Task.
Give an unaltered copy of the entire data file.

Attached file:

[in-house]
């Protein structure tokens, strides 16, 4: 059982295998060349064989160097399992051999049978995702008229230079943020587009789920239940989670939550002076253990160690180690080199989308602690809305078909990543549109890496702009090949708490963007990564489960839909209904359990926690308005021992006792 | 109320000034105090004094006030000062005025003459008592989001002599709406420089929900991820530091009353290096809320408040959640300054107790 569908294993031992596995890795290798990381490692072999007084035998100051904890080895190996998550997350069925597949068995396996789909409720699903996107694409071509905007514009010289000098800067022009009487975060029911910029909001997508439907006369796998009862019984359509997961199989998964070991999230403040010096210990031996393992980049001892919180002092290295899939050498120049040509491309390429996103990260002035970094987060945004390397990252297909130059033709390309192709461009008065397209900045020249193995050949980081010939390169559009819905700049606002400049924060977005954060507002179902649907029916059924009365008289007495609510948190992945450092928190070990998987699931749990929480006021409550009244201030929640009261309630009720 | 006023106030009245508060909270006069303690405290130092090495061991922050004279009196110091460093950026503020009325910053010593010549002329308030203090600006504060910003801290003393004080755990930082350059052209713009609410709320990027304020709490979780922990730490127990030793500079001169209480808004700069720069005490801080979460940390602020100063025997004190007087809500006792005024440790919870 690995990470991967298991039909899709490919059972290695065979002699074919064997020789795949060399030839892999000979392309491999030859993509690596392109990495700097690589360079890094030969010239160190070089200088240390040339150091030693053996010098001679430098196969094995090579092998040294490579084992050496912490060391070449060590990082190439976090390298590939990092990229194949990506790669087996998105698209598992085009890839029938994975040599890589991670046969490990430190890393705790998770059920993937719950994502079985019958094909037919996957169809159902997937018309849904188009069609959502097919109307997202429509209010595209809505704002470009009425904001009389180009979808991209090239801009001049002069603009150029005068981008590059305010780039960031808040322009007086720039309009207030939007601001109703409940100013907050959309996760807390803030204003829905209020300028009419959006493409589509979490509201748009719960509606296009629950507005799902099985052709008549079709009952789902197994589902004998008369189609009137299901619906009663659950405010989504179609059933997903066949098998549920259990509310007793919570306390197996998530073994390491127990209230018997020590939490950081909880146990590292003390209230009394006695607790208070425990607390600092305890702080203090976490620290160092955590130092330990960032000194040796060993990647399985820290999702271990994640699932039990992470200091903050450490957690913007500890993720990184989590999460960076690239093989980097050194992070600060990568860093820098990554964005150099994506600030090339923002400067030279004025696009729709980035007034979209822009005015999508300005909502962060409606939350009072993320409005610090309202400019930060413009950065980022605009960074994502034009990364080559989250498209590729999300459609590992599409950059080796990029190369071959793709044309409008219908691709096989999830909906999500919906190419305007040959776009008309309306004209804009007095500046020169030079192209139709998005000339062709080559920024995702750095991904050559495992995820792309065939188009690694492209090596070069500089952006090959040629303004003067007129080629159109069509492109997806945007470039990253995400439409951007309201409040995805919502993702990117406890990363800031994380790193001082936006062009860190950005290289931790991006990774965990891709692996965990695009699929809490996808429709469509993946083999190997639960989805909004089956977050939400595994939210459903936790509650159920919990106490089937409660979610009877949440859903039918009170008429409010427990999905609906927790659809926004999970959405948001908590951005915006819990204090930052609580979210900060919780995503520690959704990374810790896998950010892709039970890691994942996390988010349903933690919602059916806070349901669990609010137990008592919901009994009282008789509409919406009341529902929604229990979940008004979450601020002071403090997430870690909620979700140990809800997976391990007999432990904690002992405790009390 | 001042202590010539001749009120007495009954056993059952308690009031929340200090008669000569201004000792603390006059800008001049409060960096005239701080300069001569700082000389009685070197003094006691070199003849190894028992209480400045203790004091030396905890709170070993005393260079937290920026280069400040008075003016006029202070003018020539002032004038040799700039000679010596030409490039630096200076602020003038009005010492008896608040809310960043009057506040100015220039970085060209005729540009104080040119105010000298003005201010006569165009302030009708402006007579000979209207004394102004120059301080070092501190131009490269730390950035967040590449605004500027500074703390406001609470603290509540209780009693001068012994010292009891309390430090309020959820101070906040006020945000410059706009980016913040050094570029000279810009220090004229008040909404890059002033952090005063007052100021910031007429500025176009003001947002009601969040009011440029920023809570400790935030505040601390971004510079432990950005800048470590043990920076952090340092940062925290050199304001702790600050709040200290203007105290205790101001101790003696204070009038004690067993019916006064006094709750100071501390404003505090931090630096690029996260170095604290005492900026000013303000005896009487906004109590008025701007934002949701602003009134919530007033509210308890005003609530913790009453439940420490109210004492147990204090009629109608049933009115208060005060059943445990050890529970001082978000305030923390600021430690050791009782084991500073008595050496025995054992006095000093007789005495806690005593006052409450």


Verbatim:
[in-house]
């Protein structure tokens, strides 16, 4: 059982295998060349064989160097399992051999049978995702008229230079943020587009789920239940989670939550002076253990160690180690080199989308602690809305078909990543549109890496702009090949708490963007990564489960839909209904359990926690308005021992006792 | 109320000034105090004094006030000062005025003459008592989001002599709406420089929900991820530091009353290096809320408040959640300054107790 569908294993031992596995890795290798990381490692072999007084035998100051904890080895190996998550997350069925597949068995396996789909409720699903996107694409071509905007514009010289000098800067022009009487975060029911910029909001997508439907006369796998009862019984359509997961199989998964070991999230403040010096210990031996393992980049001892919180002092290295899939050498120049040509491309390429996103990260002035970094987060945004390397990252297909130059033709390309192709461009008065397209900045020249193995050949980081010939390169559009819905700049606002400049924060977005954060507002179902649907029916059924009365008289007495609510948190992945450092928190070990998987699931749990929480006021409550009244201030929640009261309630009720 | 006023106030009245508060909270006069303690405290130092090495061991922050004279009196110091460093950026503020009325910053010593010549002329308030203090600006504060910003801290003393004080755990930082350059052209713009609410709320990027304020709490979780922990730490127990030793500079001169209480808004700069720069005490801080979460940390602020100063025997004190007087809500006792005024440790919870 690995990470991967298991039909899709490919059972290695065979002699074919064997020789795949060399030839892999000979392309491999030859993509690596392109990495700097690589360079890094030969010239160190070089200088240390040339150091030693053996010098001679430098196969094995090579092998040294490579084992050496912490060391070449060590990082190439976090390298590939990092990229194949990506790669087996998105698209598992085009890839029938994975040599890589991670046969490990430190890393705790998770059920993937719950994502079985019958094909037919996957169809159902997937018309849904188009069609959502097919109307997202429509209010595209809505704002470009009425904001009389180009979808991209090239801009001049002069603009150029005068981008590059305010780039960031808040322009007086720039309009207030939007601001109703409940100013907050959309996760807390803030204003829905209020300028009419959006493409589509979490509201748009719960509606296009629950507005799902099985052709008549079709009952789902197994589902004998008369189609009137299901619906009663659950405010989504179609059933997903066949098998549920259990509310007793919570306390197996998530073994390491127990209230018997020590939490950081909880146990590292003390209230009394006695607790208070425990607390600092305890702080203090976490620290160092955590130092330990960032000194040796060993990647399985820290999702271990994640699932039990992470200091903050450490957690913007500890993720990184989590999460960076690239093989980097050194992070600060990568860093820098990554964005150099994506600030090339923002400067030279004025696009729709980035007034979209822009005015999508300005909502962060409606939350009072993320409005610090309202400019930060413009950065980022605009960074994502034009990364080559989250498209590729999300459609590992599409950059080796990029190369071959793709044309409008219908691709096989999830909906999500919906190419305007040959776009008309309306004209804009007095500046020169030079192209139709998005000339062709080559920024995702750095991904050559495992995820792309065939188009690694492209090596070069500089952006090959040629303004003067007129080629159109069509492109997806945007470039990253995400439409951007309201409040995805919502993702990117406890990363800031994380790193001082936006062009860190950005290289931790991006990774965990891709692996965990695009699929809490996808429709469509993946083999190997639960989805909004089956977050939400595994939210459903936790509650159920919990106490089937409660979610009877949440859903039918009170008429409010427990999905609906927790659809926004999970959405948001908590951005915006819990204090930052609580979210900060919780995503520690959704990374810790896998950010892709039970890691994942996390988010349903933690919602059916806070349901669990609010137990008592919901009994009282008789509409919406009341529902929604229990979940008004979450601020002071403090997430870690909620979700140990809800997976391990007999432990904690002992405790009390 | 001042202590010539001749009120007495009954056993059952308690009031929340200090008669000569201004000792603390006059800008001049409060960096005239701080300069001569700082000389009685070197003094006691070199003849190894028992209480400045203790004091030396905890709170070993005393260079937290920026280069400040008075003016006029202070003018020539002032004038040799700039000679010596030409490039630096200076602020003038009005010492008896608040809310960043009057506040100015220039970085060209005729540009104080040119105010000298003005201010006569165009302030009708402006007579000979209207004394102004120059301080070092501190131009490269730390950035967040590449605004500027500074703390406001609470603290509540209780009693001068012994010292009891309390430090309020959820101070906040006020945000410059706009980016913040050094570029000279810009220090004229008040909404890059002033952090005063007052100021910031007429500025176009003001947002009601969040009011440029920023809570400790935030505040601390971004510079432990950005800048470590043990920076952090340092940062925290050199304001702790600050709040200290203007105290205790101001101790003696204070009038004690067993019916006064006094709750100071501390404003505090931090630096690029996260170095604290005492900026000013303000005896009487906004109590008025701007934002949701602003009134919530007033509210308890005003609530913790009453439940420490109210004492147990204090009629109608049933009115208060005060059943445990050890529970001082978000305030923390600021430690050791009782084991500073008595050496025995054992006095000093007789005495806690005593006052409450």